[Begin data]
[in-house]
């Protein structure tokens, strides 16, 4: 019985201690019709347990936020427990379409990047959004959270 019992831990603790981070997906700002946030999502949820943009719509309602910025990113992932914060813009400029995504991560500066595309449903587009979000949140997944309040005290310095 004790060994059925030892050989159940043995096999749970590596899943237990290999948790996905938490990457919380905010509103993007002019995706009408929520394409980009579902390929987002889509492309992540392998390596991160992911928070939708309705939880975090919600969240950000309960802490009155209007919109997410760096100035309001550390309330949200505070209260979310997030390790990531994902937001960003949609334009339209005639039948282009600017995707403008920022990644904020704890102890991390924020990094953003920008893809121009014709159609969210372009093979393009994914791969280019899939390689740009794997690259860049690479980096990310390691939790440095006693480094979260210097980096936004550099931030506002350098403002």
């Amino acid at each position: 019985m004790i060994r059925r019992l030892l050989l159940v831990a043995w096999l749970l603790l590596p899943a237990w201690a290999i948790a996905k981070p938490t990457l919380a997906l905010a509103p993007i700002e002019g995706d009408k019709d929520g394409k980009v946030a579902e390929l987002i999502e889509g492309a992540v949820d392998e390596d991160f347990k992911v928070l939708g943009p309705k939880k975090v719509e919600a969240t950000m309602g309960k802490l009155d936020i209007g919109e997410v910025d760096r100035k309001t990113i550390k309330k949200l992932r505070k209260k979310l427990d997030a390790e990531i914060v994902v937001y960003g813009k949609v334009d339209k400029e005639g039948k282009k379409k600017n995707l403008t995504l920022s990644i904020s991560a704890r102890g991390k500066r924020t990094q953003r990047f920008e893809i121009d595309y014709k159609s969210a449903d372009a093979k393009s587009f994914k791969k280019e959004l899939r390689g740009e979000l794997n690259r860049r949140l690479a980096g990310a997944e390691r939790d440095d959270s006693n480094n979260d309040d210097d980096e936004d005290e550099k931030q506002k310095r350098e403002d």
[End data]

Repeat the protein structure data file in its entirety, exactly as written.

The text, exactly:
[in-house]
């Protein structure tokens, strides 16, 4: 019985201690019709347990936020427990379409990047959004959270 019992831990603790981070997906700002946030999502949820943009719509309602910025990113992932914060813009400029995504991560500066595309449903587009979000949140997944309040005290310095 004790060994059925030892050989159940043995096999749970590596899943237990290999948790996905938490990457919380905010509103993007002019995706009408929520394409980009579902390929987002889509492309992540392998390596991160992911928070939708309705939880975090919600969240950000309960802490009155209007919109997410760096100035309001550390309330949200505070209260979310997030390790990531994902937001960003949609334009339209005639039948282009600017995707403008920022990644904020704890102890991390924020990094953003920008893809121009014709159609969210372009093979393009994914791969280019899939390689740009794997690259860049690479980096990310390691939790440095006693480094979260210097980096936004550099931030506002350098403002």
């Amino acid at each position: 019985m004790i060994r059925r019992l030892l050989l159940v831990a043995w096999l749970l603790l590596p899943a237990w201690a290999i948790a996905k981070p938490t990457l919380a997906l905010a509103p993007i700002e002019g995706d009408k019709d929520g394409k980009v946030a579902e390929l987002i999502e889509g492309a992540v949820d392998e390596d991160f347990k992911v928070l939708g943009p309705k939880k975090v719509e919600a969240t950000m309602g309960k802490l009155d936020i209007g919109e997410v910025d760096r100035k309001t990113i550390k309330k949200l992932r505070k209260k979310l427990d997030a390790e990531i914060v994902v937001y960003g813009k949609v334009d339209k400029e005639g039948k282009k379409k600017n995707l403008t995504l920022s990644i904020s991560a704890r102890g991390k500066r924020t990094q953003r990047f920008e893809i121009d595309y014709k159609s969210a449903d372009a093979k393009s587009f994914k791969k280019e959004l899939r390689g740009e979000l794997n690259r860049r949140l690479a980096g990310a997944e390691r939790d440095d959270s006693n480094n979260d309040d210097d980096e936004d005290e550099k931030q506002k310095r350098e403002d």